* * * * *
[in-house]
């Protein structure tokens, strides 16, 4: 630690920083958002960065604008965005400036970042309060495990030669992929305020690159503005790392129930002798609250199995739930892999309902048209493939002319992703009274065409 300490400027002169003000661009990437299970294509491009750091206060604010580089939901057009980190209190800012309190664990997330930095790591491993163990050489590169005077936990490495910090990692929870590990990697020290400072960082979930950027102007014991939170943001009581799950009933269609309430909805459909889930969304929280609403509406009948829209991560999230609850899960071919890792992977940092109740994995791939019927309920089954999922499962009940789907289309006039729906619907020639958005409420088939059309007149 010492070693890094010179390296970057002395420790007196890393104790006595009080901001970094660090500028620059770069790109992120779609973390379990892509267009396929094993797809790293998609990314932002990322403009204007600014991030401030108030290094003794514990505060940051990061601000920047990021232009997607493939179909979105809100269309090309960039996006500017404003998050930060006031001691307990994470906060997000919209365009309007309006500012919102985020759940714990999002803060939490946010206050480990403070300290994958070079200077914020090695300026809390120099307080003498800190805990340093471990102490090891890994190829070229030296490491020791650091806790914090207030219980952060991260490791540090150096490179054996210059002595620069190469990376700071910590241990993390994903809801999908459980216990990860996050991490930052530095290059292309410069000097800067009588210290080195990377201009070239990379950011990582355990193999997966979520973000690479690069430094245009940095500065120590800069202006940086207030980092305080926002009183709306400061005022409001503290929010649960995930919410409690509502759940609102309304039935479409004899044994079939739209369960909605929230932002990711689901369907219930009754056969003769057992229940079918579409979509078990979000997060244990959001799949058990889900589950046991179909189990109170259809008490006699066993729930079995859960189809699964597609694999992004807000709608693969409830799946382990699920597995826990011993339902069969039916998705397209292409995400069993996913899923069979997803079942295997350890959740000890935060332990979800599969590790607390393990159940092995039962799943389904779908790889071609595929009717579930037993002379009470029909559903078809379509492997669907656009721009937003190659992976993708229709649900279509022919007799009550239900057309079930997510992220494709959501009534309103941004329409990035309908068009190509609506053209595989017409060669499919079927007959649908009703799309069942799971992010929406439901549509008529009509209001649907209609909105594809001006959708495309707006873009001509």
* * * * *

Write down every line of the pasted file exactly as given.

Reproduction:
[in-house]
């Protein structure tokens, strides 16, 4: 630690920083958002960065604008965005400036970042309060495990030669992929305020690159503005790392129930002798609250199995739930892999309902048209493939002319992703009274065409 300490400027002169003000661009990437299970294509491009750091206060604010580089939901057009980190209190800012309190664990997330930095790591491993163990050489590169005077936990490495910090990692929870590990990697020290400072960082979930950027102007014991939170943001009581799950009933269609309430909805459909889930969304929280609403509406009948829209991560999230609850899960071919890792992977940092109740994995791939019927309920089954999922499962009940789907289309006039729906619907020639958005409420088939059309007149 010492070693890094010179390296970057002395420790007196890393104790006595009080901001970094660090500028620059770069790109992120779609973390379990892509267009396929094993797809790293998609990314932002990322403009204007600014991030401030108030290094003794514990505060940051990061601000920047990021232009997607493939179909979105809100269309090309960039996006500017404003998050930060006031001691307990994470906060997000919209365009309007309006500012919102985020759940714990999002803060939490946010206050480990403070300290994958070079200077914020090695300026809390120099307080003498800190805990340093471990102490090891890994190829070229030296490491020791650091806790914090207030219980952060991260490791540090150096490179054996210059002595620069190469990376700071910590241990993390994903809801999908459980216990990860996050991490930052530095290059292309410069000097800067009588210290080195990377201009070239990379950011990582355990193999997966979520973000690479690069430094245009940095500065120590800069202006940086207030980092305080926002009183709306400061005022409001503290929010649960995930919410409690509502759940609102309304039935479409004899044994079939739209369960909605929230932002990711689901369907219930009754056969003769057992229940079918579409979509078990979000997060244990959001799949058990889900589950046991179909189990109170259809008490006699066993729930079995859960189809699964597609694999992004807000709608693969409830799946382990699920597995826990011993339902069969039916998705397209292409995400069993996913899923069979997803079942295997350890959740000890935060332990979800599969590790607390393990159940092995039962799943389904779908790889071609595929009717579930037993002379009470029909559903078809379509492997669907656009721009937003190659992976993708229709649900279509022919007799009550239900057309079930997510992220494709959501009534309103941004329409990035309908068009190509609506053209595989017409060669499919079927007959649908009703799309069942799971992010929406439901549509008529009509209001649907209609909105594809001006959708495309707006873009001509």